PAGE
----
Joung Lee Associate Director for Finance and Business Development, AASHTO and Shin-pei Tsay, Director of Cities and Transportation, Carnegie Endowment for International Peace A persistent paradox plagues progress of a transformative transportation bill. Though the transportation industry and general public both Joung Lee Shin-pei Tsay agree that maintaining and upgrading infrastructure are national priorities, political and public reluctance to pay for transportation investments stall discussion. Two Congressional commissions (here and here) have called for increasing surface transportation capital investment to the tune of at least $200 billion per year compared to the $90 billion spent right now. Sixty-six percent of respondents in a recent public poll rated “improving infrastructure” as extremely or very important national priorities, with a mere six percent saying that it is not an important issue.
The other--and more important--half of the paradox can be explained by the reality that there is little connection between federal gas tax and the benefits gained by paying into a federal trust fund. Fairly or unfairly, headlines decrying pork barrel projects like the “Bridge to Nowhere” and cost-overruns for megaprojects like the Big Dig in Boston have been seared into public consciousness in recent years. The transportation industry tends to focus on mobility and overlook the many other social, environmental, and economic benefits that wellscoped and well-managed projects can bring to a community. Projects delivered on time and on budget receive relatively little or no attention, skewing the public’s perception of government’s efficacy. Low approval ratings of Congress undermine the public’s trust in federal stewardship of the surface transportation program. It does not help that the complexity of the federal transportation program coupled with its price tag in the tens of billions of dollars seem out of step with the current economic climate.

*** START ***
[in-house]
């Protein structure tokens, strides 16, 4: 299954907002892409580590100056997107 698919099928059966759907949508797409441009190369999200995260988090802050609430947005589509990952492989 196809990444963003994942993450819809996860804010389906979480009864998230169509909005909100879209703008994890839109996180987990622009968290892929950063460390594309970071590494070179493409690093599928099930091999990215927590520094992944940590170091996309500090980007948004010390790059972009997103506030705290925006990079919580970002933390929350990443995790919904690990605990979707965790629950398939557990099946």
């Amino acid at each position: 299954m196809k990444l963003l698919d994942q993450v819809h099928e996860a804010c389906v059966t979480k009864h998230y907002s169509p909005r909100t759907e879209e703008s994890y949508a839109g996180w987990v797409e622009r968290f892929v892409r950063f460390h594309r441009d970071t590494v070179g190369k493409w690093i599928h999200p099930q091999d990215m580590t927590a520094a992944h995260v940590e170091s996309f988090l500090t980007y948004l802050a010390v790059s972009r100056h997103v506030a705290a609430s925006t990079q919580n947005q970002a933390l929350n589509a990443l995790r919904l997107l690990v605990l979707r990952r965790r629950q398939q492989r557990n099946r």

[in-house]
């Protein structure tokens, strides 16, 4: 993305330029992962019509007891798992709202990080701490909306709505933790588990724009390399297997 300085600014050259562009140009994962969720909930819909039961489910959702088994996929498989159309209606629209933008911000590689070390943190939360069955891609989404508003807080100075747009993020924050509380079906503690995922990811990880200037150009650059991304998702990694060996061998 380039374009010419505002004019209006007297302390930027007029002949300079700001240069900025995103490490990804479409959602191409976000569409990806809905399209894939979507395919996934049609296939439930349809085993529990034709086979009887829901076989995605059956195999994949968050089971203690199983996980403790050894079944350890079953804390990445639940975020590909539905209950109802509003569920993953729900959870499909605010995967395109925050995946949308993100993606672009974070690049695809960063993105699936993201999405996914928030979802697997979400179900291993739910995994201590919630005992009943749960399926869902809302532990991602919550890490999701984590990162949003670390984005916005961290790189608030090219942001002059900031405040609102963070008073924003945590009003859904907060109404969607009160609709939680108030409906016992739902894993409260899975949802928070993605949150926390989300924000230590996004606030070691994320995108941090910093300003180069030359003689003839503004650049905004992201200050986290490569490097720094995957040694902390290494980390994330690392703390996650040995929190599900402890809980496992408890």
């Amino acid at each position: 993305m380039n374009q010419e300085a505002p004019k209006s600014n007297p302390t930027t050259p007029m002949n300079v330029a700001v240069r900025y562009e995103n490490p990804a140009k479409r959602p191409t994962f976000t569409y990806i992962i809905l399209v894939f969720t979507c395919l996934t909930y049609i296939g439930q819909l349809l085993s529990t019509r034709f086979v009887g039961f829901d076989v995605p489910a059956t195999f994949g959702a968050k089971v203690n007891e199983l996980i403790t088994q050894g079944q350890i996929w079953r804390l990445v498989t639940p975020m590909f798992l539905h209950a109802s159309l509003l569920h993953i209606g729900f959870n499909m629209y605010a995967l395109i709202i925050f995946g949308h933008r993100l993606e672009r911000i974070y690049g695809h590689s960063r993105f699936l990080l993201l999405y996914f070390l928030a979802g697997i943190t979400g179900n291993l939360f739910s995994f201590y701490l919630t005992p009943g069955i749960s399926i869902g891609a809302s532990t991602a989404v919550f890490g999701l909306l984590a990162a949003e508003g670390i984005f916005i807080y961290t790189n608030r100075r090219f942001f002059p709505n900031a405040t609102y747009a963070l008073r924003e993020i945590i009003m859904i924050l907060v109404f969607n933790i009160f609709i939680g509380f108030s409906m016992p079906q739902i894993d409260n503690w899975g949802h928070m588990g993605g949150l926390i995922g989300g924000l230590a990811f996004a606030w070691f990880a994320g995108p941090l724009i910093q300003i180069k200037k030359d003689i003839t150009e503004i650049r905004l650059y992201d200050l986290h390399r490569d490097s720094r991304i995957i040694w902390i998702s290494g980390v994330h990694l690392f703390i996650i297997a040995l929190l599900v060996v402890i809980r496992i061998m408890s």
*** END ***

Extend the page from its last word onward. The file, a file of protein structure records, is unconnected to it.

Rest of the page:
One half of the problem is that the public does not understand how they contribute to the federal transportation program. The other half is inadequate demonstration of benefit for that contribution. Both sides of the equation lead to a lack of urgency in passing a new transportation bill that can help the nation address its significant mobility needs.